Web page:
How to NOT Respond to Artistic Criticism

In the world of Entertainment and especially pop music everyone is a critic. Not only a critic but an expert. People speak in absolutes when discussing music. Rather than say the more precise, I don’t like this, people will not think twice about saying, this is bad. But when it comes to art taste is everything and what is bad to one fan is great to another. There is also a tendency to inflate one’s own sense of worth by belittling someone else’s achievement. If you, as an artist, are not actively disliked by some people chances are you will not be very well liked by anyone.

An example is the classic; Beatles verses Stones. In the early days of the British Invasion the Beatles were extremely popular, to say the least. Some people did not appreciate the Beatles, perhaps they resented their popularity or they just didn’t conform to what had passed in the past as acceptable. Some people loved that they were new while others detested their innovations. We’re talking here about young pop fans not the older generation or those too conservative to accept anything new, different or especially, foreign. For those who wanted a band to call their own and didn’t want to be part of the Beatles scene, the Dave Clark Five were the logical alternative.

The Dave Clark Five were another British import right on the heels of the Beatles and very similar in most respects. They allowed entry into the British Invasion scene without having to follow the herd of Beatles fanatics. Then a year later the Rolling Stones appeared. The Stones, unlike the Dave Clark Five, were not a mere copy of the Fab Four formula but a London Blues band that were in most respects vastly different than the original Invasion acts. A lot of Beatles fans felt threatened by the Stones and hated them which helped make them the darlings of the anti-Beatles crowd. Two distinct groups formed; the Beatles fans, and the Rolling Stones fans. The Dave Clark Five dropped off the map.

The lesson is that it is better to be a polar opposite to whatever is currently all the rage than a clone of it. You’ll have a market all to yourself, at least until your own clones start to appear, and the bigger your polar opposite becomes, the bigger you’ll become. There’s an old American Indian saying that a warrior is judged by the strength of his enemies. Another saying is the enemies of my enemies are my friends.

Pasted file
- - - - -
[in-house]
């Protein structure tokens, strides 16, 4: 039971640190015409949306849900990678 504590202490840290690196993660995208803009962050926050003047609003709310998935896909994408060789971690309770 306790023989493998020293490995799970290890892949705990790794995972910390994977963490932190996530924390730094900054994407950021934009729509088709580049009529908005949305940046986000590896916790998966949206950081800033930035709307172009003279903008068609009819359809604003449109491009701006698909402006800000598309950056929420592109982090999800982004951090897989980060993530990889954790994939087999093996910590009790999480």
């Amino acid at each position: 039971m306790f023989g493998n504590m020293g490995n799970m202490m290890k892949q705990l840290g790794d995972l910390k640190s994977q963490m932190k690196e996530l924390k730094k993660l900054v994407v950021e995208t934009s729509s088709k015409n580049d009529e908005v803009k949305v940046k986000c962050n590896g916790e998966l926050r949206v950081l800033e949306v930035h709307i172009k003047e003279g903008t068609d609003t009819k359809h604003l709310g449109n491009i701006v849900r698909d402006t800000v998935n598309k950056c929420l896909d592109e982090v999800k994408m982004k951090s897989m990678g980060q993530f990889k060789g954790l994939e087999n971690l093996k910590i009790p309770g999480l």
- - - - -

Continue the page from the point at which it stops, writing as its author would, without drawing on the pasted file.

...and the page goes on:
Don’t even try to make everyone happy for to do so will make no one happy. Do what you do and hopefully do it with honesty and authenticity and hold your ground. If what you do has any merit at all it will be perceived as being threatening and you WILL be attacked. I cannot name a single rock and roll band that became huge that didn’t have a group of people that hated it at some point. The term backlash started being used to describe the phenomena of bands developing anti-fans, people who actively protested. Why would anyone take the time and energy to criticize a musical act? But is it an actual phenomenon. People will not only spend a considerable amount of time, energy, emotion and money, not just supporting the bands they love but also chastising and ridiculing bands they hate. Why bother to hate a band? It is only those acts that the fans feel are the polar opposite of their favorite band that accrue their wrath because that band has come to represent something to them. To represent something to the public should be a main goal of all bands but to represent something means having an opposite.

To repeat, if you’re doing anything right you WILL be attacked. Sometimes the viciousness will be shocking, after all, what did you do to them? But take some comfort in knowing that by evoking strong emotions, even negative ones, you are controlling the public and the mere fact that everyone seems to hate you will be a huge turn on for others who will love you for it. If this wasn’t true no one would have ever heard of Punk Rock.

People also view

Leave a Reply

Your email address will not be published. Required fields are marked *